Google’s biases

At Google, we talk so much about unconscious bias as it applies to race and gender, but we rarely discuss our moral biases. Political orientation is actually a result of deep moral preferences and thus biases. Considering that the overwhelming majority of the social sciences, media, and Google lean left, we should critically examine these prejudices.

Left Biases

Compassion for the weak
Disparities are due to injustices
Humans are inherently cooperative
Change is good (unstable)
Open
Idealist
Right Biases

Respect for the strong/authority
Disparities are natural and just
Humans are inherently competitive
Change is dangerous (stable)
Closed
Pragmatic
Neither side is 100% correct and both viewpoints are necessary for a functioning society or, in this case, company. A company too far to the right may be slow to react, overly hierarchical, and untrusting of others. In contrast, a company too far to the left will constantly be changing (deprecating much loved services), over diversify its interests (ignoring or being ashamed of its core business), and overly trust its employees and competitors.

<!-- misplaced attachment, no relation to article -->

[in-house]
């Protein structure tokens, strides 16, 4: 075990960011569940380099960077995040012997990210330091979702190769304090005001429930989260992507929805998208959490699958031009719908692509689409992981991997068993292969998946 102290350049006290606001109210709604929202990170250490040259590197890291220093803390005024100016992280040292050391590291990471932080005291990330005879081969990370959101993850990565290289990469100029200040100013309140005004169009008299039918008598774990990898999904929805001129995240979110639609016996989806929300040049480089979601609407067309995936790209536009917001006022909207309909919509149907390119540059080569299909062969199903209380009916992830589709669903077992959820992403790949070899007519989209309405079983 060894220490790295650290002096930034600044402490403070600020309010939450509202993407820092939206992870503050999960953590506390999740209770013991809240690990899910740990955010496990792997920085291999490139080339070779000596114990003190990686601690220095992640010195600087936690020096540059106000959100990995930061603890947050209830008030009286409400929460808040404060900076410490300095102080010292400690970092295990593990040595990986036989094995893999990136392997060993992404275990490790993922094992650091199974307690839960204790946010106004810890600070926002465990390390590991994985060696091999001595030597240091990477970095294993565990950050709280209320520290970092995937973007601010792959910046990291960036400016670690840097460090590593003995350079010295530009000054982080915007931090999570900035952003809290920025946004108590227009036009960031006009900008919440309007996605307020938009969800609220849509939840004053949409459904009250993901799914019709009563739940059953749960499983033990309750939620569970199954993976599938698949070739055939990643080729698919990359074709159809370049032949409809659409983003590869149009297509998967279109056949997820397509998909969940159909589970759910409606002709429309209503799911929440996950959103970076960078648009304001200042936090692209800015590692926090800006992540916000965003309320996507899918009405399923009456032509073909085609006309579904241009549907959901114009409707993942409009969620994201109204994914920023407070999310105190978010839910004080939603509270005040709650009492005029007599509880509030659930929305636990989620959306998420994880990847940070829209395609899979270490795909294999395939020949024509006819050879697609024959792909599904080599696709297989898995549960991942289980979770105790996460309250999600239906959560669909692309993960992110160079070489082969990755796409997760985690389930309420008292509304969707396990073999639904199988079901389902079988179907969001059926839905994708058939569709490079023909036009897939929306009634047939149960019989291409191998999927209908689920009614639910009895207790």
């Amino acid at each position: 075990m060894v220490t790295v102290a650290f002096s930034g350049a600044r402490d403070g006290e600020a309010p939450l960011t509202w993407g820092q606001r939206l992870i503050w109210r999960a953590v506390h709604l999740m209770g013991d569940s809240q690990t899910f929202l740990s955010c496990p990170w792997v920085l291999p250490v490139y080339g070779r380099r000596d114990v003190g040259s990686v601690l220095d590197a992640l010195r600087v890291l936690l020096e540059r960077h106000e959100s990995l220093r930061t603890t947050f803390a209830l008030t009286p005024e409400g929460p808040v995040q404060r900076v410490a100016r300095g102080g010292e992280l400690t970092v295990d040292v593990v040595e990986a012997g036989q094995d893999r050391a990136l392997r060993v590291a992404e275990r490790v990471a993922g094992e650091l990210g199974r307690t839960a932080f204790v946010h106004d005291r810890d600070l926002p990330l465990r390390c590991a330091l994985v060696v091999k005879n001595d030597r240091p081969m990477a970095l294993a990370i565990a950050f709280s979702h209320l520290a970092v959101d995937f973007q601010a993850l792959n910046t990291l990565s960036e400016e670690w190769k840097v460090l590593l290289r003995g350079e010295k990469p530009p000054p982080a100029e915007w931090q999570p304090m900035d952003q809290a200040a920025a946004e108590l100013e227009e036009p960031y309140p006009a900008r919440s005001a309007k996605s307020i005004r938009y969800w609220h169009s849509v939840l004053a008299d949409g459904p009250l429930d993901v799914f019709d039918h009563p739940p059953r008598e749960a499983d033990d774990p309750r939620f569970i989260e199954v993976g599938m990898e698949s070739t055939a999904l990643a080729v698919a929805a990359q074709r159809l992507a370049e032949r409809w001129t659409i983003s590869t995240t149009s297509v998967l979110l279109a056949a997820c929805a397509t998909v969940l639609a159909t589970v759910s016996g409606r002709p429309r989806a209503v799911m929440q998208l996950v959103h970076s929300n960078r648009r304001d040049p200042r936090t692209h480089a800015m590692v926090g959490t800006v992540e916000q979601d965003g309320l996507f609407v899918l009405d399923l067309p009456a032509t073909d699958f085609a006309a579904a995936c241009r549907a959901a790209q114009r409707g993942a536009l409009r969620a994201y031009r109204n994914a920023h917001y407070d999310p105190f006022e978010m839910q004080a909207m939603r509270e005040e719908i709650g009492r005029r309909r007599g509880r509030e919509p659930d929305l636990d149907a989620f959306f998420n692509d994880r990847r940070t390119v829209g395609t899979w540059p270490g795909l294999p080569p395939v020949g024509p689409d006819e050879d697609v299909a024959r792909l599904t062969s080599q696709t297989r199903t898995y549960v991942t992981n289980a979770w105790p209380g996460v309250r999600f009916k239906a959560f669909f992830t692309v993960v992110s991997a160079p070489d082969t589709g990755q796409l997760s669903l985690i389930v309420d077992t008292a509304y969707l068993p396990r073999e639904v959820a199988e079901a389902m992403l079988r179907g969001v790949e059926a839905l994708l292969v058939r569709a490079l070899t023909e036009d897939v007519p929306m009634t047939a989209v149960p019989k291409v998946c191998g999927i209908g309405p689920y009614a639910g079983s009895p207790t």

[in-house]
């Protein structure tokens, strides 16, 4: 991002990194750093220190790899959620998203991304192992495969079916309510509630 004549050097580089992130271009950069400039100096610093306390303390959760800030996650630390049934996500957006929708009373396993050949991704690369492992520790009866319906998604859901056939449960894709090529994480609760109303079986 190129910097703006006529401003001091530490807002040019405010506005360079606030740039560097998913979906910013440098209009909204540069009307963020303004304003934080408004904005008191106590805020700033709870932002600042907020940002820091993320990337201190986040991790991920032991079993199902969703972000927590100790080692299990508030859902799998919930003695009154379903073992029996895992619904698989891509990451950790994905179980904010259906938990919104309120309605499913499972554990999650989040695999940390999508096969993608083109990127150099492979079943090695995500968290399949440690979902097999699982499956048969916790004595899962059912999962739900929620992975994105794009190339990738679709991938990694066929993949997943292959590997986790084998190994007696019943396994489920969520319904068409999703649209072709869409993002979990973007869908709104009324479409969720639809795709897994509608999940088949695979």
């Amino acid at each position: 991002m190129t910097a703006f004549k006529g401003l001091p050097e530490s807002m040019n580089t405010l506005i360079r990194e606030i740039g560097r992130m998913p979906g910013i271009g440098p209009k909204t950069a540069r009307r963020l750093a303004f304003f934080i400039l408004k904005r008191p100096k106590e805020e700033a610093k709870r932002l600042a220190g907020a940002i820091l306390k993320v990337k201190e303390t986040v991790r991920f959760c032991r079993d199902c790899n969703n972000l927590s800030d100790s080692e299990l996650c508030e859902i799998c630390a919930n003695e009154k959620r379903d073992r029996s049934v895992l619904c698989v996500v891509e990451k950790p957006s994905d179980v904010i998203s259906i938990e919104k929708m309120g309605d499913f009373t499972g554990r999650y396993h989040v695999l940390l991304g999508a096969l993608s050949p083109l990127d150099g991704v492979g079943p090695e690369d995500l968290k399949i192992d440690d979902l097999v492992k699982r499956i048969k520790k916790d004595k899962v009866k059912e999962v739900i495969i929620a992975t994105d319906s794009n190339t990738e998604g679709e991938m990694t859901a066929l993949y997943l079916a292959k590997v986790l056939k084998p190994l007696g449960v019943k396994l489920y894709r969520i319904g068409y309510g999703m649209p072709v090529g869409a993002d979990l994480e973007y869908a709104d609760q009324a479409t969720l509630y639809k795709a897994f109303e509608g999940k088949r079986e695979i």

Only facts and reason can shed light on these biases, but when it comes to diversity and inclusion, Google’s left bias has created a politically correct monoculture that maintains its hold by shaming dissenters into silence. This silence removes any checks against encroaching extremist and authoritarian policies. For the rest of this document, I’ll concentrate on the extreme stance that all differences in outcome are due to differential treatment and the authoritarian element that’s required to actually discriminate to create equal representation.


#9

Yeah, sports commits a lot of discrimination: age discrimination where no middle age or senior athletes in Olympics and in professional leagues.

Also certain sports lacks racial diversity.

And a major lack of female professional players.

The gender pay gap in sports is much higher


#10

Also, it’s hard to generate diversity in high tech when 90% of college STEM majors are white/Asian males. Rather than blaming the companies, why not blame the education system or the culture that inhibits other groups from majoring in Stem?


#11

Was there any lawsuit about too few women software engineers?

Google might have been forced by the lawsuits to do all this


#12

Sports commit discrimination is a necessity. Who wants to watch a bunch of seniors playing basketball? We want to watch the fittest people who can play, which happens to be young black males in the case of basketball.


#13

Then why not young women basketball players?


#14

Isn’t this blatantly obvious? Most people enjoy looking at female cheerleaders a lot more than female players.


#15